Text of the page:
“Let’s feed our food entrepreneurs so they can grow, and ultimately, feed each of us well within that local economy and community.” #SLOWMONEY
Day 1 at Slow Money Gathering in Boulder, Colorado.
Waylon runs around hob-knobbing with mindful movers and shakers (everyone from pig farmers to venture capitalists) and the crowd goes wild for the inspiring, feisty, funny Carlo Petrini, founder of Slow Food, a movement which began in Italy as a revolt against speedy consumerism. The evening ends with a private farm-to-table dinner at The Kitchen with Carlo and Woody Tasch, founder of Slow Money, as well as Bryan Welch, a longtime ally of elephant.
The quest for slowness, which begins as a simple rebellion against the impoverishment of taste in our lives, makes it possible to rediscover taste. By living slowly , you understand other things, too; by slowing down in comparison to the world, you soon come into contact with what the world regards as its “dumps” of knowledge, which have been deemed slow and therefore marginalized. By exploring the “margins” of slowness, you encounter those pockets of supposedly “minor” culture that are alive in the memories of old people, typical of civilizations that have not yet become frantic—traditions that guide the vital work of good, clean, and fair producers and that are handed down after centuries of empiricism and practical skill.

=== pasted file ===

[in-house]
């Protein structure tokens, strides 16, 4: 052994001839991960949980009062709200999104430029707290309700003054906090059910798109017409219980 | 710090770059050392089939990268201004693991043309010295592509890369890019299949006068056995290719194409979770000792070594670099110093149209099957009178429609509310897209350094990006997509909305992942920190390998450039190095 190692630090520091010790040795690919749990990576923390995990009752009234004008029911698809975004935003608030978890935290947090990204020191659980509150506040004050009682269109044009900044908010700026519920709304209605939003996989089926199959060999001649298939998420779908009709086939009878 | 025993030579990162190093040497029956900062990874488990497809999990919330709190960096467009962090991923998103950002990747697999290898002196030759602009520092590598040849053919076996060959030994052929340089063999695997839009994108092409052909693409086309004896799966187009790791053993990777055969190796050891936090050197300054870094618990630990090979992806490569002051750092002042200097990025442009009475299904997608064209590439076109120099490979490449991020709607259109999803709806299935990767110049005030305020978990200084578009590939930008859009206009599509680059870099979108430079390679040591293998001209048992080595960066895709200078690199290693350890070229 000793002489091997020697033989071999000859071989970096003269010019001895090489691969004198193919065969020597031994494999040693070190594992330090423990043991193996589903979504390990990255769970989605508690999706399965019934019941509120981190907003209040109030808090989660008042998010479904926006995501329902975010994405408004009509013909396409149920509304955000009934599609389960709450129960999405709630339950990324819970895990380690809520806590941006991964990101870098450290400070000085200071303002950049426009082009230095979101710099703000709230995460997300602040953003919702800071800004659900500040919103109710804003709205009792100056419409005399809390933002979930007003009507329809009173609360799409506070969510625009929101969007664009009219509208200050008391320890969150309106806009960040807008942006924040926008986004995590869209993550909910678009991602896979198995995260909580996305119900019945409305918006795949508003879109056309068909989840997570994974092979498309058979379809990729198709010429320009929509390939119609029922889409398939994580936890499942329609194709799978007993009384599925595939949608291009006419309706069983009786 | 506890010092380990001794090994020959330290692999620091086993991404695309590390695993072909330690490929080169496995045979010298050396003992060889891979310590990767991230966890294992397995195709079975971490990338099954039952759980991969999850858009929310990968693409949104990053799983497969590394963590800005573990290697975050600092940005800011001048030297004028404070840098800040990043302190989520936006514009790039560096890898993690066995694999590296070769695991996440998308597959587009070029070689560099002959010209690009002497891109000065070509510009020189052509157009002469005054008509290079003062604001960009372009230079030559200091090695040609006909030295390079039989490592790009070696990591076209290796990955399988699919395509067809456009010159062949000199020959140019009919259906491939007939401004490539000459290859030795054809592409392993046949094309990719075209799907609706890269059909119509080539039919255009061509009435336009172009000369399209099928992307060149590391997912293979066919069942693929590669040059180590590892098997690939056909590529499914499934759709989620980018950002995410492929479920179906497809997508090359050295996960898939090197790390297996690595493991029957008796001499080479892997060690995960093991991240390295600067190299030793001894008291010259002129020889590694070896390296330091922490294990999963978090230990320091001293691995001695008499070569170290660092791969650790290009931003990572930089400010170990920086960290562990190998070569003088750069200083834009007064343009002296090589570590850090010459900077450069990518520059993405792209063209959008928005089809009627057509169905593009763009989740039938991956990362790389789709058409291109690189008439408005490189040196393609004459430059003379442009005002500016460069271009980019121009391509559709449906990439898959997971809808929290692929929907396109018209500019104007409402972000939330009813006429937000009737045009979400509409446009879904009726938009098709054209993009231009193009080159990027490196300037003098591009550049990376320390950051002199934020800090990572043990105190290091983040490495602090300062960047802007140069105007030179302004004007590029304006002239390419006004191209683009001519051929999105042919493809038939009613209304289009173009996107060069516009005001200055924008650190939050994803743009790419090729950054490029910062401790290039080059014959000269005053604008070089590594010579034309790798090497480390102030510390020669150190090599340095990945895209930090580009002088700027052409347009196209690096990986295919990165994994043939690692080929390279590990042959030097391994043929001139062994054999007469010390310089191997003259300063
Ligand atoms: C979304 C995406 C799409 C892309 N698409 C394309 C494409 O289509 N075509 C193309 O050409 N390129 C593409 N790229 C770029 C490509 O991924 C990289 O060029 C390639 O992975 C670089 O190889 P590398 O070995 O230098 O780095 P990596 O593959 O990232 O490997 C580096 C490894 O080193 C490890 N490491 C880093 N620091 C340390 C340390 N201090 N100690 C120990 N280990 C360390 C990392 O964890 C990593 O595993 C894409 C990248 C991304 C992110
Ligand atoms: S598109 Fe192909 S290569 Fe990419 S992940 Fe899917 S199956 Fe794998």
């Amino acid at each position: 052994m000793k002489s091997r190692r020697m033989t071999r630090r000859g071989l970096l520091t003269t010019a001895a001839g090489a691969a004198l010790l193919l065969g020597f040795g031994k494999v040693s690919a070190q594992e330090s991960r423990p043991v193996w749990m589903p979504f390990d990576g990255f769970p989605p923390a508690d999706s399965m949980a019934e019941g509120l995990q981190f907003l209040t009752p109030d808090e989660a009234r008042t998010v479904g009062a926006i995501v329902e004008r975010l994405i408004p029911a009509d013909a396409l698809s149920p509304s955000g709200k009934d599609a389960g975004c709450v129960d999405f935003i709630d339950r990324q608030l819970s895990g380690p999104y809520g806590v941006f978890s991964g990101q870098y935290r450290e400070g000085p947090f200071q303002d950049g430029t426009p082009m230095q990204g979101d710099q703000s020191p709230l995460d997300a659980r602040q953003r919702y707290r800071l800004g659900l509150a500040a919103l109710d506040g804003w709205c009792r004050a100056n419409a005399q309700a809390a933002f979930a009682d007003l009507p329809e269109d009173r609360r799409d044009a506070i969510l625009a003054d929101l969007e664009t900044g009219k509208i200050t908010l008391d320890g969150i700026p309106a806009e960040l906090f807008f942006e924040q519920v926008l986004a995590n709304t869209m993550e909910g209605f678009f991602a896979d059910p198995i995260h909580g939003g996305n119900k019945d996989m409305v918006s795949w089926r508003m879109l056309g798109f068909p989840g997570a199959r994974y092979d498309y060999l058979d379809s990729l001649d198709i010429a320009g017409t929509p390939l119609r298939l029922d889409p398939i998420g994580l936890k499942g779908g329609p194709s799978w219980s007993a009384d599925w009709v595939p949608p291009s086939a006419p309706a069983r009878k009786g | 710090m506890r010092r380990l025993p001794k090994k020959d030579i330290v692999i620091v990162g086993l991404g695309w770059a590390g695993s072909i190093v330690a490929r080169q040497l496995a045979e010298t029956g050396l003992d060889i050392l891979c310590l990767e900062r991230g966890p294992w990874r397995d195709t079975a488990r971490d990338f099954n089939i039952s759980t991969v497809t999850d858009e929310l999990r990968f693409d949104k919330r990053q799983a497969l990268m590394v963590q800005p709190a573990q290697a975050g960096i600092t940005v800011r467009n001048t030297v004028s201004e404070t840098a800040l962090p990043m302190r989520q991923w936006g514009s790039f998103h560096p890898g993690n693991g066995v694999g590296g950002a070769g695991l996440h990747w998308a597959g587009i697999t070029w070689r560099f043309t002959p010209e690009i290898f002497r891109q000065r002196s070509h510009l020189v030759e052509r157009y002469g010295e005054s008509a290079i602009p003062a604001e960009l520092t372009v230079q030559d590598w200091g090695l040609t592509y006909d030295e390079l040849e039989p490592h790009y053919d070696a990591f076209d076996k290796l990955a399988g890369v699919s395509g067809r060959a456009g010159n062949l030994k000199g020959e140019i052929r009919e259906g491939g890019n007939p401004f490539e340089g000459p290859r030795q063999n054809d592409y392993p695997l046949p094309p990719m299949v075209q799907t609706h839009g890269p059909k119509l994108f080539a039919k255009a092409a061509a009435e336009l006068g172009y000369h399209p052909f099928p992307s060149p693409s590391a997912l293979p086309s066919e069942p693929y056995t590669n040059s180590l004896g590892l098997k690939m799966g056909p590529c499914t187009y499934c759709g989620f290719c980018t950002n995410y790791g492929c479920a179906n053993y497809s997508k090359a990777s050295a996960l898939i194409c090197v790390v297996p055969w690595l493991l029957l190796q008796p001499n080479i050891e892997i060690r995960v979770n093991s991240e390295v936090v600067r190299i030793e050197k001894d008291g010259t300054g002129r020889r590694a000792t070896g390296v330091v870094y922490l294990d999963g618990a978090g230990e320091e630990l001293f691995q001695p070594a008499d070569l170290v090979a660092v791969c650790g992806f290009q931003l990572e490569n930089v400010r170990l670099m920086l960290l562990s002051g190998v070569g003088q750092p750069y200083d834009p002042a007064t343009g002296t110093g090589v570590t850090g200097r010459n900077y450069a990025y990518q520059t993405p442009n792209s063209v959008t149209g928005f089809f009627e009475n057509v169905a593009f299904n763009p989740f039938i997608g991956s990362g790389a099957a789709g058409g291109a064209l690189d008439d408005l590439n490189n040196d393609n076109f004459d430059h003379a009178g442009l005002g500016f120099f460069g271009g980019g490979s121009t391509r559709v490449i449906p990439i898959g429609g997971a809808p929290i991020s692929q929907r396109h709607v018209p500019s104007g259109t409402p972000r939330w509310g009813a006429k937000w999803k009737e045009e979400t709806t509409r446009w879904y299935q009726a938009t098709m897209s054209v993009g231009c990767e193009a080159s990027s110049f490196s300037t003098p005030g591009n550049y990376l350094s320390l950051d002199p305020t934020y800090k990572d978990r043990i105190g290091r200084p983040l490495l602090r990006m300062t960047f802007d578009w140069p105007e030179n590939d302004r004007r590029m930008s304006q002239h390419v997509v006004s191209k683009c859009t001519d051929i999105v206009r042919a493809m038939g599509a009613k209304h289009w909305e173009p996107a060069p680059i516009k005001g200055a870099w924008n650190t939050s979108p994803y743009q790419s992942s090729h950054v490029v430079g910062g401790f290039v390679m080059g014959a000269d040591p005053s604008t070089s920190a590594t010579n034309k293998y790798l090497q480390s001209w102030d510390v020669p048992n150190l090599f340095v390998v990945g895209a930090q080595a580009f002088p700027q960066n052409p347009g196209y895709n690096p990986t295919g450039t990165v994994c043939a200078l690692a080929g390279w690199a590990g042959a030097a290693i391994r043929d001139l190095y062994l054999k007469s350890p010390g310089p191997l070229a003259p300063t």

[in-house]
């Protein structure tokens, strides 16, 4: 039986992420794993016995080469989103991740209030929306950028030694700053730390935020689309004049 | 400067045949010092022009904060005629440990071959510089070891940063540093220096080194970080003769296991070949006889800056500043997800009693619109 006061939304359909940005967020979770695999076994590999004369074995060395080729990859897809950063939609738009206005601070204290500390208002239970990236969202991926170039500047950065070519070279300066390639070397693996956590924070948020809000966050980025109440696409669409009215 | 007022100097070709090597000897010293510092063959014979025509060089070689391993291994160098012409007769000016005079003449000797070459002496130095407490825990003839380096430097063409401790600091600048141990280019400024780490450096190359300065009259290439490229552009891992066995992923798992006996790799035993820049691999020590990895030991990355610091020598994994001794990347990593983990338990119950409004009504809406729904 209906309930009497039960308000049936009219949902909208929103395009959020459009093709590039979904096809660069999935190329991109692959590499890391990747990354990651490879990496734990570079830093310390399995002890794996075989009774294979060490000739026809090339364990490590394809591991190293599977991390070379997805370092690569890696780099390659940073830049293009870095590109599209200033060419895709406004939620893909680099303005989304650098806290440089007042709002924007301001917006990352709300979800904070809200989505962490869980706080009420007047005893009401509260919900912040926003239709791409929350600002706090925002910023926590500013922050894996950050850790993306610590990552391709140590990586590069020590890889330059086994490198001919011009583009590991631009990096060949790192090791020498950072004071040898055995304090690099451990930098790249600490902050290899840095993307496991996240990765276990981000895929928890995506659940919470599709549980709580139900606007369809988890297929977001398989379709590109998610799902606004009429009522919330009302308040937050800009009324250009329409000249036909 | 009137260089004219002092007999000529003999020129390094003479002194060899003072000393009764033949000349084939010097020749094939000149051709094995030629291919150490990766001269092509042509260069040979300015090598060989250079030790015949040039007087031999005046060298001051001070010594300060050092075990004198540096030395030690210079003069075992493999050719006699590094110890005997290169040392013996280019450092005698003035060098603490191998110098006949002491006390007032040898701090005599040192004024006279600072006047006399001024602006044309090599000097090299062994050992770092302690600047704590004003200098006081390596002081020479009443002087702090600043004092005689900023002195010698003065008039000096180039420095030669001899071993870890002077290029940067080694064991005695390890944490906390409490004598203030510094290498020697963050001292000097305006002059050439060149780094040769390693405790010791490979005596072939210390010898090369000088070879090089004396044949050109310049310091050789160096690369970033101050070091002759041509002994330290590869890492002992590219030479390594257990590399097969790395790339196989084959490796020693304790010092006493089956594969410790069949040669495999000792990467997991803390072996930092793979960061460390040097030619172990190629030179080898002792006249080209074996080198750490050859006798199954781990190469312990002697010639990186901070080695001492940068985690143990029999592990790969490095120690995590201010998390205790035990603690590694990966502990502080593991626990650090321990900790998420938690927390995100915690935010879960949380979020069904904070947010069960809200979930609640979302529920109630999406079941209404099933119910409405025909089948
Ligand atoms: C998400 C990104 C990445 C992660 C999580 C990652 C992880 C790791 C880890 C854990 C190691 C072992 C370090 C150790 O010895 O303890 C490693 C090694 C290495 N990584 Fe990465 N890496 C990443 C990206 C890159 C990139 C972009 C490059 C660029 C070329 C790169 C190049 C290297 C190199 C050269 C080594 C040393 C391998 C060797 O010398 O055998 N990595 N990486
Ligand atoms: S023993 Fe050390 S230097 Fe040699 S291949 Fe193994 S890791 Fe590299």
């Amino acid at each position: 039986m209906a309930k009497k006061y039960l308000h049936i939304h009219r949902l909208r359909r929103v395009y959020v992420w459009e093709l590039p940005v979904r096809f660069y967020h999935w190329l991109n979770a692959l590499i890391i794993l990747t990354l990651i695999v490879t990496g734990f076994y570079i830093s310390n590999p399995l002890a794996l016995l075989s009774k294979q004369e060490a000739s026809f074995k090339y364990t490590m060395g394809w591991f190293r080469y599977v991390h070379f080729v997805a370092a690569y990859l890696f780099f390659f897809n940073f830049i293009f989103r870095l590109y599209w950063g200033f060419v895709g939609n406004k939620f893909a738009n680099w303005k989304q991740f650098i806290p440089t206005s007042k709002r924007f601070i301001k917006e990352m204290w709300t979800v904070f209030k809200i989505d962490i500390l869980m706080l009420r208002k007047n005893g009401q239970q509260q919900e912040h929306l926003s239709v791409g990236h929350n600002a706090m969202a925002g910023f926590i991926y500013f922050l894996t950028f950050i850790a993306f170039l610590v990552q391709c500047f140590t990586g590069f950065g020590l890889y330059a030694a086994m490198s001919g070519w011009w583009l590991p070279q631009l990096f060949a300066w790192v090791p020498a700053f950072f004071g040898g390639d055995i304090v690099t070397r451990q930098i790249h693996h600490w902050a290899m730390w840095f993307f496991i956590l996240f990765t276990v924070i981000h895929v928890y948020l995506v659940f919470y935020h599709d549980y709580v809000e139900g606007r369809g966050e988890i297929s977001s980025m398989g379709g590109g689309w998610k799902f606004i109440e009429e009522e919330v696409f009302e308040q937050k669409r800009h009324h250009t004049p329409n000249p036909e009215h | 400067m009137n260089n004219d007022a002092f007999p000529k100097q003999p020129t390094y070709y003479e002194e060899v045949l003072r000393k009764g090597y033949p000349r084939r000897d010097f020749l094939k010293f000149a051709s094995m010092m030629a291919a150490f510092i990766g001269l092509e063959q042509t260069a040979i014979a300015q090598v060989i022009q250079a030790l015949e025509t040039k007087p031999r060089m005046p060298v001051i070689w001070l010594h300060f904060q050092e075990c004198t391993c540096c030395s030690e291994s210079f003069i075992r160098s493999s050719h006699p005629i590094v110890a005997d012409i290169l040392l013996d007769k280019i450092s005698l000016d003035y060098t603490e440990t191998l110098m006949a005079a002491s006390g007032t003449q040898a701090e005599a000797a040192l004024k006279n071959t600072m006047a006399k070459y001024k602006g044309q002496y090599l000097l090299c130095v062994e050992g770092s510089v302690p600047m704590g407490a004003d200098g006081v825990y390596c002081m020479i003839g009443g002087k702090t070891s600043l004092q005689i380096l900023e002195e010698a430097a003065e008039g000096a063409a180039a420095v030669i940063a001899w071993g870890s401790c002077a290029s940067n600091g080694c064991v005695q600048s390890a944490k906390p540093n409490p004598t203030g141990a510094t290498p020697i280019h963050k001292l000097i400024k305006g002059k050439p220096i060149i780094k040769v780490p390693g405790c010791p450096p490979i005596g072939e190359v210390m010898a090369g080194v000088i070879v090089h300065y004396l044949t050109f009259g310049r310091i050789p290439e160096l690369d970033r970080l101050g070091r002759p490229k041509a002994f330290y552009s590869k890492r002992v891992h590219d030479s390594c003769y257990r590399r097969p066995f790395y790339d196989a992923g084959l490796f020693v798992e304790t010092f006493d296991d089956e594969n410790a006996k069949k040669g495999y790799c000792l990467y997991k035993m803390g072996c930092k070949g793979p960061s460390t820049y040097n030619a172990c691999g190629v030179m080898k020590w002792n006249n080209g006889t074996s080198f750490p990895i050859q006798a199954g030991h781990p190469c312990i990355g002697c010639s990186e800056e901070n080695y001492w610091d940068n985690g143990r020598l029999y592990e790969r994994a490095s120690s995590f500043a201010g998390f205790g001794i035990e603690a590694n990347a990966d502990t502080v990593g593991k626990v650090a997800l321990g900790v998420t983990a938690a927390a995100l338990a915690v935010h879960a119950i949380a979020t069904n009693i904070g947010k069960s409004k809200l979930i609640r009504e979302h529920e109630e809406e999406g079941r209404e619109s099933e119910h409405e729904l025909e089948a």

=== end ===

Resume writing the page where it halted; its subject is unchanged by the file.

In coming into contact with this “slow” world, you feel a new (or renewed) relish for life, you sense the potential of different methods and forms of knowledge as counterweights to the direction currently being imparted to the tiller that steers our route toward the future. You reassess the elements of consumer culture, and in rural knowledge, you discover surprisingly simple solutions to problems which speed has made complex and apparently insoluble. ~ Carlo Petrini